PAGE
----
2. Principle of Purpose Limitation,
  3. Principle of Data Minimization,
  4. Principle of Accuracy,
  5. Principle of Storage Limitation,
  6. Principles of Integrity and Confidentiality.
  7. Accountability of Controller.

Principles of Lawfulness, Fairness and Transparency

Processing in a lawful, fair, and transparent way means that data subjects are informed about how their personal data is processed, held, used and collected, and are able to make informed decisions about whether to opt in, based on facts. The approach to fully sharing that information is through the Privacy and Cookie Policy.

Information provided to data subjects must comply with the concept of transparency and be concise, clear and easy to understand.


Consent and legal interest are the two most important legal bases of lawfulness.

Obtaining valid consent upfront is a key component of any direct marketing strategy. The new e-Privacy Regulation and GDPR’s enhanced consent rules support stronger requirements and higher hurdles that marketers must clear before consent is granted.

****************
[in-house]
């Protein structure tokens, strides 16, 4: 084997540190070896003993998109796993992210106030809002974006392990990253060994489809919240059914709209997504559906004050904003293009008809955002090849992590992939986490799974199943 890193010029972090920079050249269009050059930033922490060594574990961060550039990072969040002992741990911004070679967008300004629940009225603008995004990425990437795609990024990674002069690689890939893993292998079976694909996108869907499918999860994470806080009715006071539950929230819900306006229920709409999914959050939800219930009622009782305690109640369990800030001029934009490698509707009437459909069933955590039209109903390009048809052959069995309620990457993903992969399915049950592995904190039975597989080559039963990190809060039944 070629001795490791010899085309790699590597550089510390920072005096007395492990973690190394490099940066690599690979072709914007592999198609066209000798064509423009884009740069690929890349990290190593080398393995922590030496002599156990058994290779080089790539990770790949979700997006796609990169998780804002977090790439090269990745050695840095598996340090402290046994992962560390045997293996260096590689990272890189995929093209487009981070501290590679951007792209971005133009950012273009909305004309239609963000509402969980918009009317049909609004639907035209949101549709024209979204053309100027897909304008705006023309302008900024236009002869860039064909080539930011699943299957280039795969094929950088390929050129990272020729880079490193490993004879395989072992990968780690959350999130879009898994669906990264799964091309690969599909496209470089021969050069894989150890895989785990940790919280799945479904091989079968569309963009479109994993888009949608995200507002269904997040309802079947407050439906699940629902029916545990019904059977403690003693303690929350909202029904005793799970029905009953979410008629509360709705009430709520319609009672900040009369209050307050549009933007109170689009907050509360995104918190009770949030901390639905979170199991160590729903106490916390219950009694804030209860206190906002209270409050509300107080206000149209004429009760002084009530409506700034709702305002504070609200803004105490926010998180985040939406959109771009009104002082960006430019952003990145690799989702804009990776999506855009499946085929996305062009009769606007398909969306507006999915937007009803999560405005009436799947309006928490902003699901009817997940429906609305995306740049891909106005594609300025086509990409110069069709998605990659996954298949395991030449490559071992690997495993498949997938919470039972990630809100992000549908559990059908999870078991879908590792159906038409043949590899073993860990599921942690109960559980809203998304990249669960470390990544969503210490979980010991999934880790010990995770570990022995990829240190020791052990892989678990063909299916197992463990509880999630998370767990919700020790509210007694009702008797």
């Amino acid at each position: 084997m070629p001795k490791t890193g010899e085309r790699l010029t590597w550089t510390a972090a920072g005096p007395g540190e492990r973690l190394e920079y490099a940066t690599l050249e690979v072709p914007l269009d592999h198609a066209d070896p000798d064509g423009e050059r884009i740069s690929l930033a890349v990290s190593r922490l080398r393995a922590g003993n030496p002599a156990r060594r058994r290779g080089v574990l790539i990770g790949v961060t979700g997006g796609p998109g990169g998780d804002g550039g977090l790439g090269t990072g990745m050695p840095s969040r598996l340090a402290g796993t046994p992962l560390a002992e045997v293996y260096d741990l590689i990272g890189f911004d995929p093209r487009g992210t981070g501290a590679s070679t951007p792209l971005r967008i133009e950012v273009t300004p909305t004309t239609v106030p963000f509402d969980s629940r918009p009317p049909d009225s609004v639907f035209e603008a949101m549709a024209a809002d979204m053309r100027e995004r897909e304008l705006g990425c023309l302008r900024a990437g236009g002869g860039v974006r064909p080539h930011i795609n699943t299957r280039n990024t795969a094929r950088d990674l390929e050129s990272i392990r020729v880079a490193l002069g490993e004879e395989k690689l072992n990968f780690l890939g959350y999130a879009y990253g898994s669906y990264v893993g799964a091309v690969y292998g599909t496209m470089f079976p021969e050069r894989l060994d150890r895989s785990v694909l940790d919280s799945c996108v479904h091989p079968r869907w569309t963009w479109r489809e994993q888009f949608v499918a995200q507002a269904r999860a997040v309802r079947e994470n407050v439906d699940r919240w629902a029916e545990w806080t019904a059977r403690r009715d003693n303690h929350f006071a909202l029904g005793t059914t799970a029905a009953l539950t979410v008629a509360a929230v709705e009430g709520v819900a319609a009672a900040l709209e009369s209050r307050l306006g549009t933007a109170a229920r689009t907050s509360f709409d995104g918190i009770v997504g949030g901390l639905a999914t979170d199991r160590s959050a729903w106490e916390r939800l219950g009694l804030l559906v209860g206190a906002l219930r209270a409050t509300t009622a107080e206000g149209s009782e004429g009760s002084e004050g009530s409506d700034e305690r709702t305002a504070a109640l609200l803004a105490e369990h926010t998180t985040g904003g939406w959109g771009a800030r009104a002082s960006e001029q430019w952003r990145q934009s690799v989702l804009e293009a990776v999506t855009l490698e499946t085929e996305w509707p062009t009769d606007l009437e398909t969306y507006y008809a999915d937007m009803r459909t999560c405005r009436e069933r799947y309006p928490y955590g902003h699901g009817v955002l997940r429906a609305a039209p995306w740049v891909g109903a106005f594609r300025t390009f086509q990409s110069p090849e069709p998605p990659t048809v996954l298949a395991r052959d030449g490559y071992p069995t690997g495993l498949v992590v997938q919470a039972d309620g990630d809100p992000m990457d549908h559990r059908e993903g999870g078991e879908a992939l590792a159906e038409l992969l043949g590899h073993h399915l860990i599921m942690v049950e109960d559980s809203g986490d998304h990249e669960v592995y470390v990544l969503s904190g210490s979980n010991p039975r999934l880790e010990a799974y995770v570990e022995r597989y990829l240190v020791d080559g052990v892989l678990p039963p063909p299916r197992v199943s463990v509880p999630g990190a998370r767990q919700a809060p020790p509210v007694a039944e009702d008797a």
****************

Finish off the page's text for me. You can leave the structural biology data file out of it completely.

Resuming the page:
In addition to these more stringent requirements, the application of consent rules can also be applied to more sensitive social media platforms, such as social media platforms, instant messaging, webmail, or sending private messages, collectively known as Over-the-Top (or “OTT”). Expanded to include more technologies. communication service.

In this kind of app initiative, marketers may have previously used implied permission as a way to deliver direct marketing without approval. New requirements include that permissions must be freely provided, accurate, informed, and unmistakably declaring individual preferences.

Clear and affirmative steps must be taken to indicate consent to the processing of personal data. New accountability requirements, including the ability to prove that a person consented and that consent is easily identifiable from other topics, require stronger controls over consent records.

However, there is a “soft opt-in” exemption for obtaining consent to allow an entity to send direct mail marketing if:

1) the recipient’s contact information has been obtained during the sale of goods or services (or, under the e-Privacy Directive, only in connection with negotiating the sale);

2) the company is only promoting its own similar products and services (not those of third parties or group companies).